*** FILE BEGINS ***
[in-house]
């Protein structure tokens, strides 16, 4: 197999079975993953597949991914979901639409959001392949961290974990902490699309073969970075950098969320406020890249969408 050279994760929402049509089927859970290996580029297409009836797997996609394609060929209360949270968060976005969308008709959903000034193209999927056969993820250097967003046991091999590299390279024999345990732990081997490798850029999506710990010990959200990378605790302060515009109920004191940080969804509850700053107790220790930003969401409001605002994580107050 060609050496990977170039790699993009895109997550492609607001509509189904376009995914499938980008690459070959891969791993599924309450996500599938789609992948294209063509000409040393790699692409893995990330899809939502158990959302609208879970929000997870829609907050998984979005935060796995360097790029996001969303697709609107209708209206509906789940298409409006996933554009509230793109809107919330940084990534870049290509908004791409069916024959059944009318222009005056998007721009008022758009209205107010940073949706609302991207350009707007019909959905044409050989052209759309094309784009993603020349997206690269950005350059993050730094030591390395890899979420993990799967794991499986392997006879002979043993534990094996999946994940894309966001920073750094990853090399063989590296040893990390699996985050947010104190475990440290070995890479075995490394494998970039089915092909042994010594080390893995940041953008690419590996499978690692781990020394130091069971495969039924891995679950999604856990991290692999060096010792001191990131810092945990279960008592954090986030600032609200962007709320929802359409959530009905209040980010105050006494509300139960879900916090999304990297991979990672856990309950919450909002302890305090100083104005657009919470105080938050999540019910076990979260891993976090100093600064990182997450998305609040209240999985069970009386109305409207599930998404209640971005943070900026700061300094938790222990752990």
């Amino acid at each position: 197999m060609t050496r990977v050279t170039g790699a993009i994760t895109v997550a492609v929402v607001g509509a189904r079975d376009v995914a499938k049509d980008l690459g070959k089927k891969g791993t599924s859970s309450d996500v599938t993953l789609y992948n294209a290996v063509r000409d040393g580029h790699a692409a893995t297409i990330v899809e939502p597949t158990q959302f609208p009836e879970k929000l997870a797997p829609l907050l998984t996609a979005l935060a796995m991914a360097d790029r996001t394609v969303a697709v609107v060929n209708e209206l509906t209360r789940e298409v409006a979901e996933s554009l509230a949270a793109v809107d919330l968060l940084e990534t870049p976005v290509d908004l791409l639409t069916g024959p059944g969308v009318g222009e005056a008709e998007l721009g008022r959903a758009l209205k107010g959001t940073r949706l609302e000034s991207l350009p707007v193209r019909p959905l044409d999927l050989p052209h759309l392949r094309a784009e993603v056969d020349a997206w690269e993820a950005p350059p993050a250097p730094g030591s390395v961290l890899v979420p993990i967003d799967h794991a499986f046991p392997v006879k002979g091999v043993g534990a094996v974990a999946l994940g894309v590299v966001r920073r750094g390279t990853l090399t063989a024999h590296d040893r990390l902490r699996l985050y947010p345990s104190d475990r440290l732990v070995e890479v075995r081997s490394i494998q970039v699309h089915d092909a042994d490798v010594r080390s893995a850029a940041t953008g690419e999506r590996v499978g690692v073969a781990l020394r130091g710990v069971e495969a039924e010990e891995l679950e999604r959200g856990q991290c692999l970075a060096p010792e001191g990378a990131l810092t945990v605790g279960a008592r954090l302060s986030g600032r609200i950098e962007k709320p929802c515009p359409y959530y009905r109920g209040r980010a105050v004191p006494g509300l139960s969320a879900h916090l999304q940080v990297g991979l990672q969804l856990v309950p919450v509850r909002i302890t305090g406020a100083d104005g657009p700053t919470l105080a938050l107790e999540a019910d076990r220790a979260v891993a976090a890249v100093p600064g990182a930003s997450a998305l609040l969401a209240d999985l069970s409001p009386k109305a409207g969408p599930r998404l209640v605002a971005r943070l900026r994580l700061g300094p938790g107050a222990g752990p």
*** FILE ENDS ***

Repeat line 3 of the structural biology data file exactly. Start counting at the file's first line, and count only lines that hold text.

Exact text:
């Amino acid at each position: 197999m060609t050496r990977v050279t170039g790699a993009i994760t895109v997550a492609v929402v607001g509509a189904r079975d376009v995914a499938k049509d980008l690459g070959k089927k891969g791993t599924s859970s309450d996500v599938t993953l789609y992948n294209a290996v063509r000409d040393g580029h790699a692409a893995t297409i990330v899809e939502p597949t158990q959302f609208p009836e879970k929000l997870a797997p829609l907050l998984t996609a979005l935060a796995m991914a360097d790029r996001t394609v969303a697709v609107v060929n209708e209206l509906t209360r789940e298409v409006a979901e996933s554009l509230a949270a793109v809107d919330l968060l940084e990534t870049p976005v290509d908004l791409l639409t069916g024959p059944g969308v009318g222009e005056a008709e998007l721009g008022r959903a758009l209205k107010g959001t940073r949706l609302e000034s991207l350009p707007v193209r019909p959905l044409d999927l050989p052209h759309l392949r094309a784009e993603v056969d020349a997206w690269e993820a950005p350059p993050a250097p730094g030591s390395v961290l890899v979420p993990i967003d799967h794991a499986f046991p392997v006879k002979g091999v043993g534990a094996v974990a999946l994940g894309v590299v966001r920073r750094g390279t990853l090399t063989a024999h590296d040893r990390l902490r699996l985050y947010p345990s104190d475990r440290l732990v070995e890479v075995r081997s490394i494998q970039v699309h089915d092909a042994d490798v010594r080390s893995a850029a940041t953008g690419e999506r590996v499978g690692v073969a781990l020394r130091g710990v069971e495969a039924e010990e891995l679950e999604r959200g856990q991290c692999l970075a060096p010792e001191g990378a990131l810092t945990v605790g279960a008592r954090l302060s986030g600032r609200i950098e962007k709320p929802c515009p359409y959530y009905r109920g209040r980010a105050v004191p006494g509300l139960s969320a879900h916090l999304q940080v990297g991979l990672q969804l856990v309950p919450v509850r909002i302890t305090g406020a100083d104005g657009p700053t919470l105080a938050l107790e999540a019910d076990r220790a979260v891993a976090a890249v100093p600064g990182a930003s997450a998305l609040l969401a209240d999985l069970s409001p009386k109305a409207g969408p599930r998404l209640v605002a971005r943070l900026r994580l700061g300094p938790g107050a222990g752990p």